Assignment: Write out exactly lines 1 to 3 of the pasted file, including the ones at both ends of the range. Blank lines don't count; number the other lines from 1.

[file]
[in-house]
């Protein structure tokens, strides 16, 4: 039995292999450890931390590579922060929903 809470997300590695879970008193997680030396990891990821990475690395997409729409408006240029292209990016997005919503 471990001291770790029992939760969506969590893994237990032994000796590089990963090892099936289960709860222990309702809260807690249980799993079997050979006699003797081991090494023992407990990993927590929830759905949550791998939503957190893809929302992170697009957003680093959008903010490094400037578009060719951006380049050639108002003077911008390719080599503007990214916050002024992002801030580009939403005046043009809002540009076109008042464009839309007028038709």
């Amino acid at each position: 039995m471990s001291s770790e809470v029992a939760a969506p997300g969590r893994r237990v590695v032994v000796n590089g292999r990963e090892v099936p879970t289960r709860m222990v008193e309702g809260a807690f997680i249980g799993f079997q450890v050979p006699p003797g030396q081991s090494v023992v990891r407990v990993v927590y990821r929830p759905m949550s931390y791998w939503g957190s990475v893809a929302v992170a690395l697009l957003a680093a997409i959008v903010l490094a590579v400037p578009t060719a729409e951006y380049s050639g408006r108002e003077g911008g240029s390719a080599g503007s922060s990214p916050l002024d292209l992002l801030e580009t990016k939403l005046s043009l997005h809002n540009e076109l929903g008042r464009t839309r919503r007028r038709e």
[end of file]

[in-house]
């Protein structure tokens, strides 16, 4: 039995292999450890931390590579922060929903 809470997300590695879970008193997680030396990891990821990475690395997409729409408006240029292209990016997005919503 471990001291770790029992939760969506969590893994237990032994000796590089990963090892099936289960709860222990309702809260807690249980799993079997050979006699003797081991090494023992407990990993927590929830759905949550791998939503957190893809929302992170697009957003680093959008903010490094400037578009060719951006380049050639108002003077911008390719080599503007990214916050002024992002801030580009939403005046043009809002540009076109008042464009839309007028038709």
């Amino acid at each position: 039995m471990s001291s770790e809470v029992a939760a969506p997300g969590r893994r237990v590695v032994v000796n590089g292999r990963e090892v099936p879970t289960r709860m222990v008193e309702g809260a807690f997680i249980g799993f079997q450890v050979p006699p003797g030396q081991s090494v023992v990891r407990v990993v927590y990821r929830p759905m949550s931390y791998w939503g957190s990475v893809a929302v992170a690395l697009l957003a680093a997409i959008v903010l490094a590579v400037p578009t060719a729409e951006y380049s050639g408006r108002e003077g911008g240029s390719a080599g503007s922060s990214p916050l002024d292209l992002l801030e580009t990016k939403l005046s043009l997005h809002n540009e076109l929903g008042r464009t839309r919503r007028r038709e």